Prozac was a popular antidepressant in the 90’s after being recommended for considerable personality transformations by best selling author Peter Kramer. Then became a backfire of stories in the 2000’s of Prozac and other SSRI’s causing suicidal thoughts among teens.
In 2008 studies suggested that the drugs were in fact no more effective than placebo’s, except for cases of the most severe depression.
Recent study published has sought findings to help explain the paradox on SSRI’s.
The technique known as growth mixture modelling, allowed authors to track individuals and as to whether they improved or worsened over time in response to medication or placebo response. The researchers found that approximately three quarters of patients improved on medication than on placebo and that just under a quarter of patients did not respond well to drug treatment and actually became worse on the SSRI’s than patients that were given a placebo.
The benefits of ‘growth- mixture modelling’ is that it reveals treatment pathways of patients rather than an average outcome.
”This haas huge implications for understanding the effectiveness of our current system of medication”.
The data questions on how much demonising of antidepressants linked to just a placebo response. It definitely raises awareness that some patients are better off on a placebo
Irving Kirsch, professor of psychology at the University of Hull, said ”while many people may benefit from antidepressant treatment (although most of them to a degree that is not clinically significant), about 1 in 4 are made worse.”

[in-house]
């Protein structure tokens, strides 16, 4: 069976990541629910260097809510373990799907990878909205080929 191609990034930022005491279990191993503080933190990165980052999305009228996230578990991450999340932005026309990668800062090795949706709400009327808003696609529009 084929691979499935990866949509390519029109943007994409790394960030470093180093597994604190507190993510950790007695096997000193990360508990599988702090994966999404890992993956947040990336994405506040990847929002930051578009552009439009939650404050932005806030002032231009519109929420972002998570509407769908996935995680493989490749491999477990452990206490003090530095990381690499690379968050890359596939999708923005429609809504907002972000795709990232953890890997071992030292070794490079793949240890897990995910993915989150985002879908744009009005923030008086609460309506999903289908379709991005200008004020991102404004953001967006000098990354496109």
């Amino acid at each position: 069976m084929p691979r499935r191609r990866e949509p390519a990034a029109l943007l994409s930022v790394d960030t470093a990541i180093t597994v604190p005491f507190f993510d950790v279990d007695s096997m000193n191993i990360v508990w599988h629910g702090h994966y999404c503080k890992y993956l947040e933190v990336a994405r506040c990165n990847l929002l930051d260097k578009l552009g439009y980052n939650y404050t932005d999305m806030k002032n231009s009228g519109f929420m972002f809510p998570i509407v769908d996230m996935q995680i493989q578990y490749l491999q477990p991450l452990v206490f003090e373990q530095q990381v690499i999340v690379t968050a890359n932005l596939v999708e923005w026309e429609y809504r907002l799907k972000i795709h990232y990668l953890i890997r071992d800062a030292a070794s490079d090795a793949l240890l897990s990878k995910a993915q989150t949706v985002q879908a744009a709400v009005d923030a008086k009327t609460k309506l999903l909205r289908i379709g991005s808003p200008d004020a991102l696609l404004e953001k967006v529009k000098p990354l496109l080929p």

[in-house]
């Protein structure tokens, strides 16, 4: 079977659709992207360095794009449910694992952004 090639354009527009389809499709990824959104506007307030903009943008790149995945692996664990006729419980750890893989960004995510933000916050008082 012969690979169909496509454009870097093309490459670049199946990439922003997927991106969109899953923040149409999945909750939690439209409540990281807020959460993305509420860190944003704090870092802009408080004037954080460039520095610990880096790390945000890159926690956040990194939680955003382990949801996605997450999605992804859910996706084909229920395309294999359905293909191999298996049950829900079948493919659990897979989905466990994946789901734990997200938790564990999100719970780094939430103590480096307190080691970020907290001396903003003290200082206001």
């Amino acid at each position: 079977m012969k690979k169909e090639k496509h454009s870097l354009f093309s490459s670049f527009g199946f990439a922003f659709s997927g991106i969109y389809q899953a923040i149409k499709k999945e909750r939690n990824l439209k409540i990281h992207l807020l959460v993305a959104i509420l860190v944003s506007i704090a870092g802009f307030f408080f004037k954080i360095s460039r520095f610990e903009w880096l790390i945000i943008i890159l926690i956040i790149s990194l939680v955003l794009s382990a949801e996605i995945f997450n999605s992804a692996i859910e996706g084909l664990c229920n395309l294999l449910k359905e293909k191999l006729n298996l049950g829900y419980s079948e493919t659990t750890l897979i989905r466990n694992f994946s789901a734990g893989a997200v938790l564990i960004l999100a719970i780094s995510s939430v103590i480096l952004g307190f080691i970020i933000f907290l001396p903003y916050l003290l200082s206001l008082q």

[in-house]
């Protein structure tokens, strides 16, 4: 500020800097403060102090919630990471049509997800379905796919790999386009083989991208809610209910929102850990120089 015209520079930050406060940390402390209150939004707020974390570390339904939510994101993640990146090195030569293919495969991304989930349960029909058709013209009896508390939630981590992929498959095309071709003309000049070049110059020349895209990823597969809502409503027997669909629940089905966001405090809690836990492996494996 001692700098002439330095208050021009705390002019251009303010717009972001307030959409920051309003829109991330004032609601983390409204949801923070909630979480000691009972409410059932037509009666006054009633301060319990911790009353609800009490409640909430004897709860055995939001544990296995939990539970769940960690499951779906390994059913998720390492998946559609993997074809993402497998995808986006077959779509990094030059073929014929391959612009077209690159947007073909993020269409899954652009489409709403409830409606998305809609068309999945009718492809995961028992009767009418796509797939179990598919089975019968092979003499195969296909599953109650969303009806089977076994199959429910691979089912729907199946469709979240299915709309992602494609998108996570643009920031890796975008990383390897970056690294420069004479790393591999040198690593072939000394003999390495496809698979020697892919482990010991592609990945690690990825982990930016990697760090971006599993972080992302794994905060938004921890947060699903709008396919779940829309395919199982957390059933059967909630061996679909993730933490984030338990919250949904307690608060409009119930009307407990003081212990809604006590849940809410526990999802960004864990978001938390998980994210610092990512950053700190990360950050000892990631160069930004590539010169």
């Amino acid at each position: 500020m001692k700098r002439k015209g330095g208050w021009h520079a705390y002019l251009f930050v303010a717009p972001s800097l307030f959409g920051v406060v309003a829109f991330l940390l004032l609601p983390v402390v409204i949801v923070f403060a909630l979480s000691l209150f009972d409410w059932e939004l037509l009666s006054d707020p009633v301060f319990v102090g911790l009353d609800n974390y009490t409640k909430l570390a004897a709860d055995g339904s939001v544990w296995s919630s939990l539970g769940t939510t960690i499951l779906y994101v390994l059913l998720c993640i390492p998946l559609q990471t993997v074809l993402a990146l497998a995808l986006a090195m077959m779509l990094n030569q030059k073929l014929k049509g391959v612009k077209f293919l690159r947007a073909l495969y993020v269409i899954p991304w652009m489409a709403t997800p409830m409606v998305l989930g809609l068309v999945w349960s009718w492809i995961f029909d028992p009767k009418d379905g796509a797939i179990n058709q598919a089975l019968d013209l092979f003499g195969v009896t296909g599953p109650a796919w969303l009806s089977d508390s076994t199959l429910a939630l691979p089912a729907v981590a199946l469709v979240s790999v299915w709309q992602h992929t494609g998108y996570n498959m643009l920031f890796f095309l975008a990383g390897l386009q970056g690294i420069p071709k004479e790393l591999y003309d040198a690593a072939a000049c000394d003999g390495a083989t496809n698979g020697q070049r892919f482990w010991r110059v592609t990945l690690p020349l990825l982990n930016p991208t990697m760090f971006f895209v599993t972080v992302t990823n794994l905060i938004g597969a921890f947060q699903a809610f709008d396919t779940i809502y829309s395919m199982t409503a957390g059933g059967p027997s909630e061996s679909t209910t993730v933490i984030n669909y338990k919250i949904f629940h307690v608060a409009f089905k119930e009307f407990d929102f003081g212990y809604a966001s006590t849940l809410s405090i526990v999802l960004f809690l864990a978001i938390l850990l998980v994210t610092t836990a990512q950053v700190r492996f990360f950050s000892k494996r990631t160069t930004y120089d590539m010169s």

“What makes this particularly problematic is the fact that we don’t know who these people are,” Kirsch says. “Although placebo may not be a viable treatment option, there are other treatments that on average work as well as antidepressants, [such as] physical exercise and cognitive behavioral psychotherapy. As far as we know, these alternatives don’t make people worse.
“This suggests to me that antidepressants should be kept as a last resort, and if a person does not respond to the treatment within a few weeks, it should be discontinued,” says Kirsch.
A separate trial published in the American Journal of Psychiatry (AJP) in December highlights other potential complications. The authors of that paper report that since 1980, the percentage of depressed patients responding to a placebo in clinical trials has risen by 7% per decade, reaching 50% in some studies. In history often patients of severe cases of depression from psychiatric hospitals were recruited for studies. However today often people who have less severe symptoms get put through trials from advertisements and are often paid, this causes a slight problem amongst findings, if you consider that maybe the very depressed wouldn’t even be able to answer an advertisement, whilst the less depressed might be persuaded to exaggerate symptoms of depression in order to be able to do the trial in the first place.
Given the complex nature of the study of antidepressants, it seems that data analysis will steadily grow, until scientists can figure out a root that bearing in mind that antidepressant could backfire for them in the future.